Friction, in medicine, is the act of rubbing a diseased part with oils, unguents, and other matters, in order to ease, relieve, and cure it-Friction is also performed with a flesh-brush, a linen-cloth, or with flannel ; which last is the most eligible. It is a kind of exercise that remarkably contributes to the health of sedentary persons ; for it excites and kindles the natural warmth ; diverts defluxions ; promotes perspiration : opens the pores ; and tends to dissipate stagnant humours.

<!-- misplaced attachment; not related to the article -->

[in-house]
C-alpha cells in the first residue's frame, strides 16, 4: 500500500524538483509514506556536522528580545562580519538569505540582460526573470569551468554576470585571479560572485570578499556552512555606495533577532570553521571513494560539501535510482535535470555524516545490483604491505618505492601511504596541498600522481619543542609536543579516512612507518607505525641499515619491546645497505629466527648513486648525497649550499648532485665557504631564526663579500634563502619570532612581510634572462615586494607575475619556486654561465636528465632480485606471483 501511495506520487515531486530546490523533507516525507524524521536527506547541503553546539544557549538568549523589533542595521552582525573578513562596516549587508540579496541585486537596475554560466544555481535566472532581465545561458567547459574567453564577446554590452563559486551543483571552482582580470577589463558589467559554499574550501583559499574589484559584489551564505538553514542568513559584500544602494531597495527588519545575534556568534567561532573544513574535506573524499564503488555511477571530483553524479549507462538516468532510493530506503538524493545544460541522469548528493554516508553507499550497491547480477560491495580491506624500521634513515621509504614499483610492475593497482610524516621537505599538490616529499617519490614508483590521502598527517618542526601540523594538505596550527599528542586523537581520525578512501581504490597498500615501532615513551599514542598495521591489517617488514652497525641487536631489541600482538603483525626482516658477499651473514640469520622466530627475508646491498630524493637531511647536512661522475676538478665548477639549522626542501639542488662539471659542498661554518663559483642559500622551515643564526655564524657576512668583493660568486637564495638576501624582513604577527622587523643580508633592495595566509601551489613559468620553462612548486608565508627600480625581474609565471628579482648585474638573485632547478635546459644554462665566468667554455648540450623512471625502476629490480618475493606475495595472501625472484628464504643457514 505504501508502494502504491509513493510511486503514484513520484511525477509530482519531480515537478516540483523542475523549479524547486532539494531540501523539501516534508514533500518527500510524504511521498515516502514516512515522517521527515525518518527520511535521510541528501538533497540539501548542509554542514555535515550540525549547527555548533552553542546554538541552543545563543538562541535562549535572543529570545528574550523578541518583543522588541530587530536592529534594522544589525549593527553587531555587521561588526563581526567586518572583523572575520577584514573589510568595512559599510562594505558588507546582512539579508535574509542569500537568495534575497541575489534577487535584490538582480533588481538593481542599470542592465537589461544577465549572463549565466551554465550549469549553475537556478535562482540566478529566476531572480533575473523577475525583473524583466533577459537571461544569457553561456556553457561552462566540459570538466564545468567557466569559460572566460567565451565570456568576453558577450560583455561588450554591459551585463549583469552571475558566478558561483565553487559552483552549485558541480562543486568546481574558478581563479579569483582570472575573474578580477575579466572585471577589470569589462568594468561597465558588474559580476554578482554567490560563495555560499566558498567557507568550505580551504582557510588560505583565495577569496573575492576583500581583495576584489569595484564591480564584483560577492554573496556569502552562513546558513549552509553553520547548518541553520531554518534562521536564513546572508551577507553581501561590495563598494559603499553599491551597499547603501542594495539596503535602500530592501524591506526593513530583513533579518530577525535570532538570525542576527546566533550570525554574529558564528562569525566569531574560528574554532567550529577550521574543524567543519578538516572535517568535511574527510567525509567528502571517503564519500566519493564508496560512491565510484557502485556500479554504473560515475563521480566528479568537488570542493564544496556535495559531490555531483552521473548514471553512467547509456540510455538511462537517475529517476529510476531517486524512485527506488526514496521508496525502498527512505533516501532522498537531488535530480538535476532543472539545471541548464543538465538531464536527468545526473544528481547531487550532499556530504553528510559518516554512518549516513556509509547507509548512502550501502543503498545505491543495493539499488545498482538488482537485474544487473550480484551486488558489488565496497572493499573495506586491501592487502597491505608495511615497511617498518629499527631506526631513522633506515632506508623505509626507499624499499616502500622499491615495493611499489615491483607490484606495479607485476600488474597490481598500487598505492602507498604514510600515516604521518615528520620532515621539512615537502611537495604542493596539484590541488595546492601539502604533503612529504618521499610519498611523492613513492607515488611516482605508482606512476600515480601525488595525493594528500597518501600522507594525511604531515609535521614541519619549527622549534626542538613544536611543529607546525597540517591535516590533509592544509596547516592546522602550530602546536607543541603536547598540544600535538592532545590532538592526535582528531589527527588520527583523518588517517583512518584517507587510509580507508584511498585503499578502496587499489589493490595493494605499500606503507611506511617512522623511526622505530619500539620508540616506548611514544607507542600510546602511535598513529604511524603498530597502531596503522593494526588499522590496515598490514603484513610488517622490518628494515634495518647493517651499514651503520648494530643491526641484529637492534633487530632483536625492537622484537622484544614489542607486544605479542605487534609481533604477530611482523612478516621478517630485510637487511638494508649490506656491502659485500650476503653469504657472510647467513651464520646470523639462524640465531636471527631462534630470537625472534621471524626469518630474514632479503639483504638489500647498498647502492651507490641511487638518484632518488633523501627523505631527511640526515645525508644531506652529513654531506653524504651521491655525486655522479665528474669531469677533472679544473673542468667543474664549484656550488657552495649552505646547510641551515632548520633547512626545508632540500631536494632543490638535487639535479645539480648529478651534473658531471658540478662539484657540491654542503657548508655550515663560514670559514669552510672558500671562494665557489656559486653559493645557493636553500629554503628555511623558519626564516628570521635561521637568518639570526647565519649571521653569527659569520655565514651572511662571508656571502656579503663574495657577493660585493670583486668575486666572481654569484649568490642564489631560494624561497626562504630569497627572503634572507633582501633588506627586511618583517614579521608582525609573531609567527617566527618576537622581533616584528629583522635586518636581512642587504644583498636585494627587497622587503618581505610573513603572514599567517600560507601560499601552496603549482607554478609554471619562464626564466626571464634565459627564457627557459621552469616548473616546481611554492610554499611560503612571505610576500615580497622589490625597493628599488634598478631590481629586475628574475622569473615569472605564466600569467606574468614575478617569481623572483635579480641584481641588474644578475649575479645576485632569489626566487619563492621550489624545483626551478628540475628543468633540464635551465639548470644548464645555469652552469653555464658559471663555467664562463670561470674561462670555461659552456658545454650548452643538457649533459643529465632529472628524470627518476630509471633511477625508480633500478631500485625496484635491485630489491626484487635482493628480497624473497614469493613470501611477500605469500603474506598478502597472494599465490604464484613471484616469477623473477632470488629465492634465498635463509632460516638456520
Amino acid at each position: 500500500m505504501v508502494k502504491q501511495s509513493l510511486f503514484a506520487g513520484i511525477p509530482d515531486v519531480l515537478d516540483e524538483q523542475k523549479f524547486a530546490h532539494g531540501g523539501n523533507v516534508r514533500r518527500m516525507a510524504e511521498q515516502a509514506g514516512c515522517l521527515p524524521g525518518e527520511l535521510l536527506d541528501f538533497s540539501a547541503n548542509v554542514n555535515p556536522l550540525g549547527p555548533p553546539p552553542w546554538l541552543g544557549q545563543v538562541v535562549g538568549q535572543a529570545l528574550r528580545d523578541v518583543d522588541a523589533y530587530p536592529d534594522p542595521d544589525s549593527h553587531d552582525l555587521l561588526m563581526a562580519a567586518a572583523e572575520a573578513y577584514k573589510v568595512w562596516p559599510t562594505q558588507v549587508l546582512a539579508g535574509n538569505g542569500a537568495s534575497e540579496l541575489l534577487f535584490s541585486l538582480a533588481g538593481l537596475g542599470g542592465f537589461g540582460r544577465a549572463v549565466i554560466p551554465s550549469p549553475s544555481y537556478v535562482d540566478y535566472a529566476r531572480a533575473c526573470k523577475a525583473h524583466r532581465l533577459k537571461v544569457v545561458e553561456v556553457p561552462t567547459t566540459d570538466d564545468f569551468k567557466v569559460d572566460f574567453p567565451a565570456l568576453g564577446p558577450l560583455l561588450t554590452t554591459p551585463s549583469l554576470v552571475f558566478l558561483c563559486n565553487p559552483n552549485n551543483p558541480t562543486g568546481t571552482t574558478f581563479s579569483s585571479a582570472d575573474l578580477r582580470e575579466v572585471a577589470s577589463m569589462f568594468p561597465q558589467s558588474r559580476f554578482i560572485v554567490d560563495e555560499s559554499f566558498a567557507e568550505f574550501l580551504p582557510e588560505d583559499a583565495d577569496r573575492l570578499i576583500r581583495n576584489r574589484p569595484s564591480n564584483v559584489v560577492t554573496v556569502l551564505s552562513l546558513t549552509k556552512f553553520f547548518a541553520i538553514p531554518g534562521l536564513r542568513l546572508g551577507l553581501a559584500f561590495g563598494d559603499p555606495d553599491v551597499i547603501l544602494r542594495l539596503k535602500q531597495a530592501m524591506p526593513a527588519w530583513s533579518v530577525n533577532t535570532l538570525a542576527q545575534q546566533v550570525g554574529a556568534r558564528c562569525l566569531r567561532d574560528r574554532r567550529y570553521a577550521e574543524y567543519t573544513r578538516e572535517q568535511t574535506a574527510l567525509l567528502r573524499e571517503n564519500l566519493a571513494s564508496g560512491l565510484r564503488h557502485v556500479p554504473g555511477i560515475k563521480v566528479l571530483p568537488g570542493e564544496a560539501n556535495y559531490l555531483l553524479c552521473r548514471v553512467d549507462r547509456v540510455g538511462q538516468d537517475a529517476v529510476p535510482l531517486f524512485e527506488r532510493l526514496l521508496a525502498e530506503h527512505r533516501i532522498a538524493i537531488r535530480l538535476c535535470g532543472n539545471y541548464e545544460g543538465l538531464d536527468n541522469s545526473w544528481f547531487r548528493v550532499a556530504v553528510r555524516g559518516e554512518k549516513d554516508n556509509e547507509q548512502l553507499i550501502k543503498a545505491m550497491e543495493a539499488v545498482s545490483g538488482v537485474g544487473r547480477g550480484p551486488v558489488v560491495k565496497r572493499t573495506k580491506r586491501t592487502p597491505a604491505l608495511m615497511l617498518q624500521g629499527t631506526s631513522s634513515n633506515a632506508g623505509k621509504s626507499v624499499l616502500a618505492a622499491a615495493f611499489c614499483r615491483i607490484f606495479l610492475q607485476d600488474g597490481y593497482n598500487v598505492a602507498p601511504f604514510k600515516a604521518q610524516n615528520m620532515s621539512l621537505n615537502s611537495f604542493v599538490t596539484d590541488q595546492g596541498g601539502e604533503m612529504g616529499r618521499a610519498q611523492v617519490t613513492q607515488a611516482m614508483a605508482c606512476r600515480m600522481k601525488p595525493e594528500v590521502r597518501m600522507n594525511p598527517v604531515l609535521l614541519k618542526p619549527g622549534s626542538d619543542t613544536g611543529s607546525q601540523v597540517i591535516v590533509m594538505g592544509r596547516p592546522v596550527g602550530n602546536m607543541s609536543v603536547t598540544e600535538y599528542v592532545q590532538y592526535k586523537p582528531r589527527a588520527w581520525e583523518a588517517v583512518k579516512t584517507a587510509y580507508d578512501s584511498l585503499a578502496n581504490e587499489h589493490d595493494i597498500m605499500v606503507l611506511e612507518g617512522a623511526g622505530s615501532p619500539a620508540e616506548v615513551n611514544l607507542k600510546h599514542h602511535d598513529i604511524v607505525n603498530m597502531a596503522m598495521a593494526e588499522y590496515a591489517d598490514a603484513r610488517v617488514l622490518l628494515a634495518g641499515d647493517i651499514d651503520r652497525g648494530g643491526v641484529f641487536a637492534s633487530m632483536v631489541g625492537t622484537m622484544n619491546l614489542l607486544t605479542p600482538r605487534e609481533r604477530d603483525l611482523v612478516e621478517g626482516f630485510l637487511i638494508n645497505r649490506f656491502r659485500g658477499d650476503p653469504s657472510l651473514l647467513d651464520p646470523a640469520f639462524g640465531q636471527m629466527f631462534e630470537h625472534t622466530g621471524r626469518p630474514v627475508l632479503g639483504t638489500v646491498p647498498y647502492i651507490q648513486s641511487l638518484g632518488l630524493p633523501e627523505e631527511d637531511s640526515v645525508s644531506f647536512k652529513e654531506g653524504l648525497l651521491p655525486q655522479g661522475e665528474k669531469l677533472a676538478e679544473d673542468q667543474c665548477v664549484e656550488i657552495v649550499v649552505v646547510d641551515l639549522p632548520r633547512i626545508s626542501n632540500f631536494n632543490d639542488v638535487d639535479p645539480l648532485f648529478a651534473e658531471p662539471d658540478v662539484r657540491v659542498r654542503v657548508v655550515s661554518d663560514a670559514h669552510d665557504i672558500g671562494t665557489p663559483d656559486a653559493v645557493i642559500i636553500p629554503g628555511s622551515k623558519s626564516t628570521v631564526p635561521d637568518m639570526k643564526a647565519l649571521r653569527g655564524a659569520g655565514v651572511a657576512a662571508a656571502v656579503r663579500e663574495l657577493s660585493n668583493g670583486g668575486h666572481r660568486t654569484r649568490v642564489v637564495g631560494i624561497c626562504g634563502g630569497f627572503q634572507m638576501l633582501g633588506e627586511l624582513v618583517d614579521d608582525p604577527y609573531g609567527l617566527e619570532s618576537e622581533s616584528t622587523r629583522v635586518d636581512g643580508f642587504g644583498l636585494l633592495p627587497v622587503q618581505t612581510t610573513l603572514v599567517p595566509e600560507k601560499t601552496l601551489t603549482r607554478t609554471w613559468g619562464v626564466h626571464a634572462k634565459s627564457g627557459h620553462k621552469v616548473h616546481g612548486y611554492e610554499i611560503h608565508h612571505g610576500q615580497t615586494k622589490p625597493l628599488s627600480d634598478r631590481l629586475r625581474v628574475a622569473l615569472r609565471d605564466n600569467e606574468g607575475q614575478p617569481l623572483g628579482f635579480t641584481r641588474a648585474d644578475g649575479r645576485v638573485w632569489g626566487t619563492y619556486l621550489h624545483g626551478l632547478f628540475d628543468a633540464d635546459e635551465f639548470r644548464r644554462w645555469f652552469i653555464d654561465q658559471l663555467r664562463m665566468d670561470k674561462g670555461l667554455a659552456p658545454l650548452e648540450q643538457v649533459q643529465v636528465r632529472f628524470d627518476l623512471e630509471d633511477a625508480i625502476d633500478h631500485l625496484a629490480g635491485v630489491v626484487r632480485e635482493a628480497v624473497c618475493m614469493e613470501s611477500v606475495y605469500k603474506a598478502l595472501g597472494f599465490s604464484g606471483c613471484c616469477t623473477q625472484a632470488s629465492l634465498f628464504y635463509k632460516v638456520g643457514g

This operation is particularly be-deficial to the nervous, debilitated, and studious ; being an useful .substitute For other exercise. Hence-we recommend to such individual* to spend half an hour every morning and evening in rubbing their whole body, especially their limbs, with a clean piece of flannel. It ought, however, to be observed, that this practice will be of the greatest service when the stomach and bowels are empty. . Lastly, we venture to affirm, that the most important purposes to which friction may be rendered subservient in the animal econo-my, have hitherto been almost entirely neglected : we are, however, conn need from experience, that medicated frictions, or the introduction of the most active medicines into the human system, by-rubbing them in properly on the surface, might be attended with the most happy effects, especially in all chronical diseases. Common sense appears to have long since pointed out this excellent method of administering medicines, even to the Indian savages, though it is little practised in enlightened Europe, where the stomach is doomed to be the field of battle, for deciding commotions and irregularities in our complicated frame. But who is hardy enough to maintain, that the digestive organ was by Nature destined to be the exclusive vehicle of drugs, and to serve a* their common laboratory ?